Within seconds, Woodson was refusing to entertain questions from a local columnist who couldn't even remember what he'd written to set Woodson off.

Woodson was MVP of the Big Ten for Bob Knight at Indiana in 1980, and as such was raised in the tough-love school of coaching. His demanding, fastidious nature has been appreciated by some -- Johnson said Woodson was the biggest reason he pushed for the sign-and-trade to Atlanta -- but loathed by others. After the Spurs' Manu Ginobili struggled to a 1-for-7 shooting night Wednesday in his first game back after missing 19 with an ankle injury, one player assigned to him openly vented in the locker room the next day about how dissatisfied Woodson was with his effort. "He shouldn't even catch the ball," Woodson had barked in the film session.

At times, Woodson's hardscrabble approach has connected, making the Hawks look like a tough out on their home court once the playoffs start. At other times, such as inexplicably passive defensive efforts against the undermanned Spurs and Celtics last week, the chasm between players and coach has been exposed.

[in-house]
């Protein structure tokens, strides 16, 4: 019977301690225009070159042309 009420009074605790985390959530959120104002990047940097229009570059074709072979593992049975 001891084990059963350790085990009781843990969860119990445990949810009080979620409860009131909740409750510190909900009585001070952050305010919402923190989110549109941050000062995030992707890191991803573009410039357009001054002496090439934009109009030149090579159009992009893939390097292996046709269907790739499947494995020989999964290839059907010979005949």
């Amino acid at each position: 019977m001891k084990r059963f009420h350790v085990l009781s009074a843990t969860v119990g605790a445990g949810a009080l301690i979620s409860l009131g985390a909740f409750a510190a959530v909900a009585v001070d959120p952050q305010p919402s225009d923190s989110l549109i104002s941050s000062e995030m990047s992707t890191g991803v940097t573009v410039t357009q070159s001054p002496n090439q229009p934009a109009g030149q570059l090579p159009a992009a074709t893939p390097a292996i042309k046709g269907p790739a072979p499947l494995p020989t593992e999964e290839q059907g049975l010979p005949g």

"Sometimes when things get rough," Bibby said, "we don't play together. And it shows."

Nowhere has the tension been more obvious than in the unstable relationship between Woodson and Smith, who is among the league leaders in shot-blocking but alone at the top in coach-dissing. Two years ago, Woodson suspended Smith two games for insubordination after the player cursed him in the huddle during a dispute over a play Woodson called. Earlier this month, Woodson benched Smith for the second half of a game in Charlotte following a halftime shouting match in the locker room.

Last week, Smith described their relationship as "pretty good" and said, "The media always tries to blow it up." Asked if he and Woodson share any common ground, Smith said matter-of-factly, "We agree to disagree."